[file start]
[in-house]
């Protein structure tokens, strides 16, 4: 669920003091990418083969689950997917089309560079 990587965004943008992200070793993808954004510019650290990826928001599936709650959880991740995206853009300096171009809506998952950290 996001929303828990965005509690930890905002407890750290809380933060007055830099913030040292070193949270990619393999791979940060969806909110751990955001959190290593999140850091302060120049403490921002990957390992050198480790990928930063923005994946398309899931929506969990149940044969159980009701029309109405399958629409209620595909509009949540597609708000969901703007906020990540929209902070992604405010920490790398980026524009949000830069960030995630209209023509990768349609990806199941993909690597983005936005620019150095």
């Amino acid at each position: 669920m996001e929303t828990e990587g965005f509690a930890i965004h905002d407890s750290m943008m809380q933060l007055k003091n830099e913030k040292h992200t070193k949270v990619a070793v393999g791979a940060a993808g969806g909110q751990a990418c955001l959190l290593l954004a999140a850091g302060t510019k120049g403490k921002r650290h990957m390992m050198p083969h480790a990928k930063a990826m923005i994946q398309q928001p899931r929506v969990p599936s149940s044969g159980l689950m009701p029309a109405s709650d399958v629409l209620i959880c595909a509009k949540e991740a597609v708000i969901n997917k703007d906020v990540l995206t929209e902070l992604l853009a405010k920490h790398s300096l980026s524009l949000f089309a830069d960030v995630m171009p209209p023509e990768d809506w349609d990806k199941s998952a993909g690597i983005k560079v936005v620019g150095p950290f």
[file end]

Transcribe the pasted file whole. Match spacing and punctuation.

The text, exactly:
[in-house]
């Protein structure tokens, strides 16, 4: 669920003091990418083969689950997917089309560079 990587965004943008992200070793993808954004510019650290990826928001599936709650959880991740995206853009300096171009809506998952950290 996001929303828990965005509690930890905002407890750290809380933060007055830099913030040292070193949270990619393999791979940060969806909110751990955001959190290593999140850091302060120049403490921002990957390992050198480790990928930063923005994946398309899931929506969990149940044969159980009701029309109405399958629409209620595909509009949540597609708000969901703007906020990540929209902070992604405010920490790398980026524009949000830069960030995630209209023509990768349609990806199941993909690597983005936005620019150095």
């Amino acid at each position: 669920m996001e929303t828990e990587g965005f509690a930890i965004h905002d407890s750290m943008m809380q933060l007055k003091n830099e913030k040292h992200t070193k949270v990619a070793v393999g791979a940060a993808g969806g909110q751990a990418c955001l959190l290593l954004a999140a850091g302060t510019k120049g403490k921002r650290h990957m390992m050198p083969h480790a990928k930063a990826m923005i994946q398309q928001p899931r929506v969990p599936s149940s044969g159980l689950m009701p029309a109405s709650d399958v629409l209620i959880c595909a509009k949540e991740a597609v708000i969901n997917k703007d906020v990540l995206t929209e902070l992604l853009a405010k920490h790398s300096l980026s524009l949000f089309a830069d960030v995630m171009p209209p023509e990768d809506w349609d990806k199941s998952a993909g690597i983005k560079v936005v620019g150095p950290f």